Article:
The cause of the Catholic clergy’s sex-abuse scandal is no mystery: insular groups of men often do bad things. So why not break up the all-male club? (http://www.newsweek.com/id/235882)
This is the opening question in an article in Newsweek. And it’s not a bad question. Actually, for me, it’s kind of a “well, duh” moment. No need to tell us Lutheran women why we should be fully included in the leadership of the church. Been there. Done that.
So why can’t the Roman Catholic Church get its act together? I don’t think the all-male clergy is working very well for them. Do you? Even if the sex scandals ever end, their moral authority is pretty far eroded. Yet the Catholic church flat-out refuses to even consider ordaining women, and higher administrative positions within the church are denied to women as well.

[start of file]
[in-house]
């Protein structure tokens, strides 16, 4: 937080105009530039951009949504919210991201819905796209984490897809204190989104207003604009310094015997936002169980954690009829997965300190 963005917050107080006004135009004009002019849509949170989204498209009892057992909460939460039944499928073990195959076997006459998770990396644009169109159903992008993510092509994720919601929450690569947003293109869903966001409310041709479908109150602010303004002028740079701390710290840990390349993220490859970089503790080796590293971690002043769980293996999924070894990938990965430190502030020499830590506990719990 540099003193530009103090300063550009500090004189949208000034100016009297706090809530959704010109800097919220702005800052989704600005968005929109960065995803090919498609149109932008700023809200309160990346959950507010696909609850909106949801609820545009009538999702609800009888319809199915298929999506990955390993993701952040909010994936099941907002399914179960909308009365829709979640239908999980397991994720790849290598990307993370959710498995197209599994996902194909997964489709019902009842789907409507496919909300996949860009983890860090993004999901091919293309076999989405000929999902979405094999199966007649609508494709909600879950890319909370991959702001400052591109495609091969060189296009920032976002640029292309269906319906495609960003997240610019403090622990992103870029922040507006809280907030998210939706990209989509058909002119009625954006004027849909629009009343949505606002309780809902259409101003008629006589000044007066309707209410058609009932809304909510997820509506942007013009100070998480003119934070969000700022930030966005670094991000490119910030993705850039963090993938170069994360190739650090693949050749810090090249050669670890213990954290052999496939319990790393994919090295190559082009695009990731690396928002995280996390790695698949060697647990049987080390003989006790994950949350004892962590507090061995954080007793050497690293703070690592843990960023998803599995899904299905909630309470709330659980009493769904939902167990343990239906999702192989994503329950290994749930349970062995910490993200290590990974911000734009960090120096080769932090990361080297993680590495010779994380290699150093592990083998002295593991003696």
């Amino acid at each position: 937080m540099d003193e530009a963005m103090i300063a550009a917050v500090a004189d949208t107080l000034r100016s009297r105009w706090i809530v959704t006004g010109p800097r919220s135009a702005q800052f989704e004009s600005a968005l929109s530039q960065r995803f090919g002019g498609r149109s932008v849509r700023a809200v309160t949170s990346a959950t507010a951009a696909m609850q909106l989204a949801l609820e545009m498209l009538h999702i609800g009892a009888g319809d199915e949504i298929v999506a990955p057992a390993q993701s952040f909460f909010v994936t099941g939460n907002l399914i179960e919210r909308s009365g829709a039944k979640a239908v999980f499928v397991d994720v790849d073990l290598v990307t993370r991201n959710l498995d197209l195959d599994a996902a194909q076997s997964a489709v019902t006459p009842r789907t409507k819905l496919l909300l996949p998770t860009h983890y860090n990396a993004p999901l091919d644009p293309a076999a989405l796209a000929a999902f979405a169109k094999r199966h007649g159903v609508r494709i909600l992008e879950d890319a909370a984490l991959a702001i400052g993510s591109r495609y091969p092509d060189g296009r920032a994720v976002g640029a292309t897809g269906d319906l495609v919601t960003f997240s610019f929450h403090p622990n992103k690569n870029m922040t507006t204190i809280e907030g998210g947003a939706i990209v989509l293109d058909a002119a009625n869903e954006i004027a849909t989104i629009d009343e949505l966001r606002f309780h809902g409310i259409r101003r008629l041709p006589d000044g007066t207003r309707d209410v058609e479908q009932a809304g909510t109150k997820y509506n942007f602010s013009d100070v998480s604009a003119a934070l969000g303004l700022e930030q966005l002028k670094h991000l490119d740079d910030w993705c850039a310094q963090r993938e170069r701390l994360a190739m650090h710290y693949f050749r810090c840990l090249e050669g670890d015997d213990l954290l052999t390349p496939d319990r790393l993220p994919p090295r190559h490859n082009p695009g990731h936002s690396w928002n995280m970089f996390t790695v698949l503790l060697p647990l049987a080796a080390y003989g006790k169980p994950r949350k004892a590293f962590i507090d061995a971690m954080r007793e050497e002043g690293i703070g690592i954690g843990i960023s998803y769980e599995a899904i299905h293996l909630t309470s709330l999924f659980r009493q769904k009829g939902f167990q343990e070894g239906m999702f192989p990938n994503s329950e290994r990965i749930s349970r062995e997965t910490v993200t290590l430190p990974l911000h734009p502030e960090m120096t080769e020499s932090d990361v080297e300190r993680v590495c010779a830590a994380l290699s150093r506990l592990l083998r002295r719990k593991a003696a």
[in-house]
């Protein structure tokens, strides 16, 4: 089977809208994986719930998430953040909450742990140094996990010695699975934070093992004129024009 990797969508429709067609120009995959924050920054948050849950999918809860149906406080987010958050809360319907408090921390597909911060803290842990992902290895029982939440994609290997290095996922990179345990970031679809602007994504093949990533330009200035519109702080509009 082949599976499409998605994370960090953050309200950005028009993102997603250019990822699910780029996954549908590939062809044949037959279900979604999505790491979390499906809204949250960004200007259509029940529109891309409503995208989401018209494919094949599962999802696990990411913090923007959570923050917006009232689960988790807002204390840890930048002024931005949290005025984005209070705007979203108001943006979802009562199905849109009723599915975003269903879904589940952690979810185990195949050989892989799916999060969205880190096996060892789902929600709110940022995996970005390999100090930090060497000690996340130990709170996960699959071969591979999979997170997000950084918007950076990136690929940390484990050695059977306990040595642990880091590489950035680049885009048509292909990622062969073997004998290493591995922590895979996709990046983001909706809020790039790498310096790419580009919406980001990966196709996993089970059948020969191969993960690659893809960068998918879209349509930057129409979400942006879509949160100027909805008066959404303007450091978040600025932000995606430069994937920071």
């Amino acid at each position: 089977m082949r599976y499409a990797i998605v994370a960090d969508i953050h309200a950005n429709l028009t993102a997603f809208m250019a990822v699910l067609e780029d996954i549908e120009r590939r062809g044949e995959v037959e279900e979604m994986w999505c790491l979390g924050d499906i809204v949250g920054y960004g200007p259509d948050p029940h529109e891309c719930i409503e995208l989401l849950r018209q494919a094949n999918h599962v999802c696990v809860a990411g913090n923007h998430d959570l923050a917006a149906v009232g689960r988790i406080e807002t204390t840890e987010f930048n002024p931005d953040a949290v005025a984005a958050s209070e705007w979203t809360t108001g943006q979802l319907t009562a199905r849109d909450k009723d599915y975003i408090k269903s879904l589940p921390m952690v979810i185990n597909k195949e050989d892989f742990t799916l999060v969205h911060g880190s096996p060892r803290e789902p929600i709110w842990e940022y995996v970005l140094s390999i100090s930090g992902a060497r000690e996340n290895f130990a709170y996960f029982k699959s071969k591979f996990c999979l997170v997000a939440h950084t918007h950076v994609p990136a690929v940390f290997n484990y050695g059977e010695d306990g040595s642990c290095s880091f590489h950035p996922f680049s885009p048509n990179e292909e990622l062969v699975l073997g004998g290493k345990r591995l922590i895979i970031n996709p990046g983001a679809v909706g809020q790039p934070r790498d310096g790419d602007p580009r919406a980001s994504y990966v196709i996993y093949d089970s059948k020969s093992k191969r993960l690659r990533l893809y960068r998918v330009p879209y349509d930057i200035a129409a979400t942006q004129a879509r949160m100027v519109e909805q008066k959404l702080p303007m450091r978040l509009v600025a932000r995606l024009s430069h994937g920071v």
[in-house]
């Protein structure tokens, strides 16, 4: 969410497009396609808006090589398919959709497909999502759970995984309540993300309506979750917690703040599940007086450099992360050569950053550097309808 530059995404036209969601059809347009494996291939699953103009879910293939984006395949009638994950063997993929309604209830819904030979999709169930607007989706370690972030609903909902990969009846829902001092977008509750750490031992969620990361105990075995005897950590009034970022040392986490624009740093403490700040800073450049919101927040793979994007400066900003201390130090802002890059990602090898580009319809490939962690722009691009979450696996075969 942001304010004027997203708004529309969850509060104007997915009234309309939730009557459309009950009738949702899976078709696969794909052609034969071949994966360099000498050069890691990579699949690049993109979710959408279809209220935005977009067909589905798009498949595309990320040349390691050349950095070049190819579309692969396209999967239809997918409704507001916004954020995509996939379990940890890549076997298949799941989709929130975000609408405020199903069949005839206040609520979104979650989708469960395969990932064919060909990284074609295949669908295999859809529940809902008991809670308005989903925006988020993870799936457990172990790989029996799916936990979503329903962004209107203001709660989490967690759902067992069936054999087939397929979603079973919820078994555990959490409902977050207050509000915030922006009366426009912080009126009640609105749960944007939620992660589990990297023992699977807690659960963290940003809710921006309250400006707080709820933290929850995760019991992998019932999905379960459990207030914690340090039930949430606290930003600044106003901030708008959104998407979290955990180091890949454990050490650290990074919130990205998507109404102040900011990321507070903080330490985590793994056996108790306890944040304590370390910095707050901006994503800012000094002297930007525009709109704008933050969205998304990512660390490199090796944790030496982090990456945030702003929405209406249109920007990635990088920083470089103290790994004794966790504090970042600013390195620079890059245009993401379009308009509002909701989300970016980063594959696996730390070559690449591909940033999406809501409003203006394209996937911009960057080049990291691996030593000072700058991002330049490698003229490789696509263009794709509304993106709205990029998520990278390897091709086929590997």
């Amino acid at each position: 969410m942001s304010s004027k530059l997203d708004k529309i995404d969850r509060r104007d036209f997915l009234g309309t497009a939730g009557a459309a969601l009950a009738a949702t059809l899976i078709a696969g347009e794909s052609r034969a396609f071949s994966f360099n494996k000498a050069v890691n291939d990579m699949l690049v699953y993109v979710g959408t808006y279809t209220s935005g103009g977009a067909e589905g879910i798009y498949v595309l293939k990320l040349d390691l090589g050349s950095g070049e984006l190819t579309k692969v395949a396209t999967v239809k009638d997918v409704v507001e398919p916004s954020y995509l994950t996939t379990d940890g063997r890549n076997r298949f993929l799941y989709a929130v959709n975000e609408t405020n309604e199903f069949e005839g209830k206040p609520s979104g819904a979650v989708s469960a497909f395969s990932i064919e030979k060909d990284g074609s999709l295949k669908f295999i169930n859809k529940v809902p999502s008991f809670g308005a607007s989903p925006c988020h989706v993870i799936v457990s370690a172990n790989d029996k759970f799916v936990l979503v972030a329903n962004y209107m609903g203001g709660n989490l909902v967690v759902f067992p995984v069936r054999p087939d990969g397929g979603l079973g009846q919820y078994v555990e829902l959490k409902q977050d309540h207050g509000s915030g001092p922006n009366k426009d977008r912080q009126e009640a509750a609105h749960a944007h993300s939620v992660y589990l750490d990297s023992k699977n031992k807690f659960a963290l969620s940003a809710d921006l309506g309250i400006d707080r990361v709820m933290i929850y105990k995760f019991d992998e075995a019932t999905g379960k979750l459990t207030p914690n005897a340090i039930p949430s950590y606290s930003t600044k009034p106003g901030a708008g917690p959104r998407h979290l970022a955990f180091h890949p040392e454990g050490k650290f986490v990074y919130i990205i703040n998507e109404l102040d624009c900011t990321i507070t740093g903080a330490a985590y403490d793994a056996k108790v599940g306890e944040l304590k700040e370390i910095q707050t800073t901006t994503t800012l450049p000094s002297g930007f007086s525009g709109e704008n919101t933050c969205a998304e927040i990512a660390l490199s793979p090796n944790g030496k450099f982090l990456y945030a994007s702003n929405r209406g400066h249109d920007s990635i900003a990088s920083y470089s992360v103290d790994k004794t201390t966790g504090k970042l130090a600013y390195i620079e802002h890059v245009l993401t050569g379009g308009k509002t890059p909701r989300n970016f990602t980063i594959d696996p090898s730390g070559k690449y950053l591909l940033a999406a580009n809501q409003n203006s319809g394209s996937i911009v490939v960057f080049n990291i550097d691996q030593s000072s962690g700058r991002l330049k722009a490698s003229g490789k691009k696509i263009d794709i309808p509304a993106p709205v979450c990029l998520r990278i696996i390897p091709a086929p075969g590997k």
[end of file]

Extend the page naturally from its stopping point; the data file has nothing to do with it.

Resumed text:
All this in a church that constantly relies on both the presence of women in the pews and the offerings they place in the basket.
The chasm between the church’s stated principles and its functional reality yawns wide. In the U.S., 60 percent of Sunday massgoers are women; thus most of the contributions to the collection plate—$6 billion a year—are made by women. (Newsweek)
How long can the Catholic church rely on those faithful women who are still giving their time, their money and their resources to a culture that has systematically denied them leadership? Richard Sipe, a former priest, contributes in the same article that “Clergy are a group that are very privileged in their own mind. They have a sense of entitlement. Think about it. What other culture do you know of that’s all male, theoretically and practically?”
I think we’re seeing how destructive that culture can be. A culture of entitlement has covered up acts of true evil. ELCA Lutherans broke up the all-male club and are better for it. So are the Episcopalians. Why can’t the Catholics do it?
Emily Hansen is director for stewardship and development for Women of the ELCA.